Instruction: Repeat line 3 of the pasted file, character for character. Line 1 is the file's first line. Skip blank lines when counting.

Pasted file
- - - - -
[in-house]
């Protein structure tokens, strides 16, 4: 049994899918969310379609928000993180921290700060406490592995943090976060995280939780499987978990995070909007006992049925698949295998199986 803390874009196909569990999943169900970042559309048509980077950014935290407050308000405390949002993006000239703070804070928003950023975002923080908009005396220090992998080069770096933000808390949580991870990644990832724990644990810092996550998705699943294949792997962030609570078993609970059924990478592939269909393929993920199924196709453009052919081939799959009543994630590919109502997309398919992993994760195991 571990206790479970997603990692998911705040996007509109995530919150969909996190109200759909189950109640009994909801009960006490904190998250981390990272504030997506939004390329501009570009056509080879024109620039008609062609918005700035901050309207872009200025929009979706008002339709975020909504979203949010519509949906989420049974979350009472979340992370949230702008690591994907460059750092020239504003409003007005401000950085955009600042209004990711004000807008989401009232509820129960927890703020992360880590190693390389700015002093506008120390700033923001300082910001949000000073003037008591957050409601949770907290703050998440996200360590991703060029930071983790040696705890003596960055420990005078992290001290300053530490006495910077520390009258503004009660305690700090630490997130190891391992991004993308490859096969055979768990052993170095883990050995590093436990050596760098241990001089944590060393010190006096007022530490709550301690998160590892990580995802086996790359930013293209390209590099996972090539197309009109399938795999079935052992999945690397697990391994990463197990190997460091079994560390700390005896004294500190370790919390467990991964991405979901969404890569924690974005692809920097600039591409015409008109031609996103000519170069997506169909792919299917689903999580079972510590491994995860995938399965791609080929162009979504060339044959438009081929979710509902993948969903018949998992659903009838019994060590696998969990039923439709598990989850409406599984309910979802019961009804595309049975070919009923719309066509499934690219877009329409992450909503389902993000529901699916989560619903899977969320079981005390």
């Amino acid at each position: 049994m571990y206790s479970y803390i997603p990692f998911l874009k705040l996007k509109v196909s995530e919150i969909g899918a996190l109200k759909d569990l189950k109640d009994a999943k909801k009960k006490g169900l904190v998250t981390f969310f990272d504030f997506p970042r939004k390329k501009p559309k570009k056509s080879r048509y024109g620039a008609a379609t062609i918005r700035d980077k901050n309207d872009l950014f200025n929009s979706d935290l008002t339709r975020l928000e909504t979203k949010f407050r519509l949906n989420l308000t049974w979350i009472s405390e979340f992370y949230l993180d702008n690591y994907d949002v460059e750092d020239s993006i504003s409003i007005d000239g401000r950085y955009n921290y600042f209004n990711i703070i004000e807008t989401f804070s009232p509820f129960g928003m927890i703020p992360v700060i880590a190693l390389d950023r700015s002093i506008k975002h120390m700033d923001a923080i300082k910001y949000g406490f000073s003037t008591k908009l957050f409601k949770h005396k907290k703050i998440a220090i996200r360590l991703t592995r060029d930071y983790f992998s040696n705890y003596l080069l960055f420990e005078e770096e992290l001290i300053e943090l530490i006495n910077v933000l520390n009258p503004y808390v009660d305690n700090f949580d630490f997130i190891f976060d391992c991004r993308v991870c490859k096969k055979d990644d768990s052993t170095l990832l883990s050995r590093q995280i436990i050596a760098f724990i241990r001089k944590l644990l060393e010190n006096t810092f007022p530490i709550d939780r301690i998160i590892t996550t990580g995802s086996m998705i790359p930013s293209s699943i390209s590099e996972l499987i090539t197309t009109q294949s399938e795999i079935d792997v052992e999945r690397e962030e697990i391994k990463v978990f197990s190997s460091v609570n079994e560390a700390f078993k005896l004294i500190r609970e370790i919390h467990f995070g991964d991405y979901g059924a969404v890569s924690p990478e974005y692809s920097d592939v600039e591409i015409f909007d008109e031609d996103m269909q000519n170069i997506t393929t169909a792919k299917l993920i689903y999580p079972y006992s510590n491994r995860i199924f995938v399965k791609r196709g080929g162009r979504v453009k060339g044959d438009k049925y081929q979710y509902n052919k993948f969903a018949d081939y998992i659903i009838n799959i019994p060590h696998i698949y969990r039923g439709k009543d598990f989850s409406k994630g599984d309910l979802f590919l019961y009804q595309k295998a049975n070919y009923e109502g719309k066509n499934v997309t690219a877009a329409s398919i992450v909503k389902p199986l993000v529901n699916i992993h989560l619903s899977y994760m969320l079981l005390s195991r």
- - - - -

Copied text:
């Amino acid at each position: 049994m571990y206790s479970y803390i997603p990692f998911l874009k705040l996007k509109v196909s995530e919150i969909g899918a996190l109200k759909d569990l189950k109640d009994a999943k909801k009960k006490g169900l904190v998250t981390f969310f990272d504030f997506p970042r939004k390329k501009p559309k570009k056509s080879r048509y024109g620039a008609a379609t062609i918005r700035d980077k901050n309207d872009l950014f200025n929009s979706d935290l008002t339709r975020l928000e909504t979203k949010f407050r519509l949906n989420l308000t049974w979350i009472s405390e979340f992370y949230l993180d702008n690591y994907d949002v460059e750092d020239s993006i504003s409003i007005d000239g401000r950085y955009n921290y600042f209004n990711i703070i004000e807008t989401f804070s009232p509820f129960g928003m927890i703020p992360v700060i880590a190693l390389d950023r700015s002093i506008k975002h120390m700033d923001a923080i300082k910001y949000g406490f000073s003037t008591k908009l957050f409601k949770h005396k907290k703050i998440a220090i996200r360590l991703t592995r060029d930071y983790f992998s040696n705890y003596l080069l960055f420990e005078e770096e992290l001290i300053e943090l530490i006495n910077v933000l520390n009258p503004y808390v009660d305690n700090f949580d630490f997130i190891f976060d391992c991004r993308v991870c490859k096969k055979d990644d768990s052993t170095l990832l883990s050995r590093q995280i436990i050596a760098f724990i241990r001089k944590l644990l060393e010190n006096t810092f007022p530490i709550d939780r301690i998160i590892t996550t990580g995802s086996m998705i790359p930013s293209s699943i390209s590099e996972l499987i090539t197309t009109q294949s399938e795999i079935d792997v052992e999945r690397e962030e697990i391994k990463v978990f197990s190997s460091v609570n079994e560390a700390f078993k005896l004294i500190r609970e370790i919390h467990f995070g991964d991405y979901g059924a969404v890569s924690p990478e974005y692809s920097d592939v600039e591409i015409f909007d008109e031609d996103m269909q000519n170069i997506t393929t169909a792919k299917l993920i689903y999580p079972y006992s510590n491994r995860i199924f995938v399965k791609r196709g080929g162009r979504v453009k060339g044959d438009k049925y081929q979710y509902n052919k993948f969903a018949d081939y998992i659903i009838n799959i019994p060590h696998i698949y969990r039923g439709k009543d598990f989850s409406k994630g599984d309910l979802f590919l019961y009804q595309k295998a049975n070919y009923e109502g719309k066509n499934v997309t690219a877009a329409s398919i992450v909503k389902p199986l993000v529901n699916i992993h989560l619903s899977y994760m969320l079981l005390s195991r």